neral diffusion. The Academy, is diflaft month) has been induced in his P s. to quote an extract from a letter addrefled ---and additionally, pleated that my efto the society of the people called Quakers,' forts were successful in hastening it. You in 1793, figned Paciticus; wherein the most complain of misrepresentation, and roundactive and approved members of that fo- ly affirm, what I did not expect, that you ciety' are said to have lent money to go. habitually recommended to the students vernment ' for the avowed purpose of active a system in full coincidence with the will operation against the enemy;" at the same of the founder, and the design of the intine others were disowned for carrying ftitution. Mr. Horfey, are you serious ? guns in their fhips for detence only. I What the will of the founder--what the fully believe this not to have been the case. delign of the institution require, the pubJi is true, that persons, actual members of lic are not to learn. It is expressly stated the society, have been concerned in loans; that the students shall be intructed agreebut thcfe were generally such as had forfaken its teftimonies in other refpects; and ably to the doctrines of the Assembly's a knowledge of what had been, induced the Catechisın. Whether the doctrines be yearly meeting in 1790, on the prospect true or false is not here the point in dilof a war, to iflue the following advice, pute. But we alk-is it ingenuous in a which I think effeétually clears the body man to hold a situation which profesies to from the charge of countenancing war by inculcate them, while the heart is known Loans.

utterly to disclaim them; Froin this


1799.] Letter to Mr. Horsey-Teftimony in favour of Mr. Horsey. 17 charge you would retreat, and you have fountain ? Strange surely it were, that a pointed to your shelter. You speak of the Priestley should train up determined Cal. reputation you have long sustained. Do vinifts, and a Jonathan Edwards fill New you with us to believe that it has been England with Socinians! Yet if, as prewhat is commonly termed evangelical? tended, the principles of Coward's trust, To which of the saints will you turn for have been by you inculcated on thie ftua testimonial ? You next appeal to the dents, I have supposed a case which has ftudents-proh pudor!!!-and appeal to been long and sadly realized in the late them as the most, the only competent Academy at Northampton. You speak judges. What then do they affirm ?- of a wounded reputation ; have you laid that you taught, and they received the yourself open to no censure on this head doctrines of Calvinisin? Calvinisin was respecting me?-I forbear, and anxious their scorn; yet, if in your labours so to convince you that I have affirmed no. ftrangely unsuccessful, whence your long thing which I thould thrink from avowacquiescence, and your at last public ap- ing, I comply with the intimation you probation of them? But do you yourself give, and sign myself DAVID SAVILE. believe the articles in question ? and if London, Jan. 10. 1799. not, how could you faithfully teach them? Since you have issued the challenge, I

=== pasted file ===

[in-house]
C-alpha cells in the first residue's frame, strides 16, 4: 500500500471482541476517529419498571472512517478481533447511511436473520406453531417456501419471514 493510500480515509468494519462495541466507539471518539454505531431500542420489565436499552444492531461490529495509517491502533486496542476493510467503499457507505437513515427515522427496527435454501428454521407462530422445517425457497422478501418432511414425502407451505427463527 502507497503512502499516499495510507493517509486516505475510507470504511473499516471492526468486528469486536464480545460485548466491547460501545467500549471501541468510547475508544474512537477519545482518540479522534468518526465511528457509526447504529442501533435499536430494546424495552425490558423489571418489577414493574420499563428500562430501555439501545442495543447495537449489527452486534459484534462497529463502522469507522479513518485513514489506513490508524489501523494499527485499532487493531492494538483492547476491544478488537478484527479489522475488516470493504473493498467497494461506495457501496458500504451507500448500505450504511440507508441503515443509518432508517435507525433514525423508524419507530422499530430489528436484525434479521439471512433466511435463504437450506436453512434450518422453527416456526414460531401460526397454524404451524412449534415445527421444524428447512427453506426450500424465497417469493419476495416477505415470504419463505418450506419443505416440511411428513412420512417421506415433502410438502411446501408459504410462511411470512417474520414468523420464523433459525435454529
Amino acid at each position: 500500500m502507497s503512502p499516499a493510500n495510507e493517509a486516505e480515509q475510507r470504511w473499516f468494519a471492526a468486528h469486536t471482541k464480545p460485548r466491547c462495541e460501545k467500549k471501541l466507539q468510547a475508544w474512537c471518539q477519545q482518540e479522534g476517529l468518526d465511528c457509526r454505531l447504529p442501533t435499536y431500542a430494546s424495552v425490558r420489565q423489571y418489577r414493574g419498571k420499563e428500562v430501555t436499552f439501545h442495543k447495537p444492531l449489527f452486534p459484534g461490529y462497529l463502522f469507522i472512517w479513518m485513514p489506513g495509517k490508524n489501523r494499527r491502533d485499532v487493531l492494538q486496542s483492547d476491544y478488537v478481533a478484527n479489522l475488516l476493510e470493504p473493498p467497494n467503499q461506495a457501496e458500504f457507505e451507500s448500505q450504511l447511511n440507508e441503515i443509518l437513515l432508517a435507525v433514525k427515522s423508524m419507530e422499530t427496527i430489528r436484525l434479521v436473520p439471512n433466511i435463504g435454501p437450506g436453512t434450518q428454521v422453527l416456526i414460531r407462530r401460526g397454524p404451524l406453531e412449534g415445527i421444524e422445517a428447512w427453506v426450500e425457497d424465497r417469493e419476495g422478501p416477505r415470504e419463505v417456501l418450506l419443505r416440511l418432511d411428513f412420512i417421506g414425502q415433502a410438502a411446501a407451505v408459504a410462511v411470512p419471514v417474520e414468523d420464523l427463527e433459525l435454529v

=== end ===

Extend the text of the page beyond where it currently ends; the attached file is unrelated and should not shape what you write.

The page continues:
To the Editor of the Monthly Magazines fear not to declare what to the unbiaffed mind will furnish the needful conviction. SIR, Does the answer to the question in the BY inserting the following paper in your Assembly's Catechifin relative to the tri- Magazine for the next month, you nity, form any part of your faith? To will oblige many of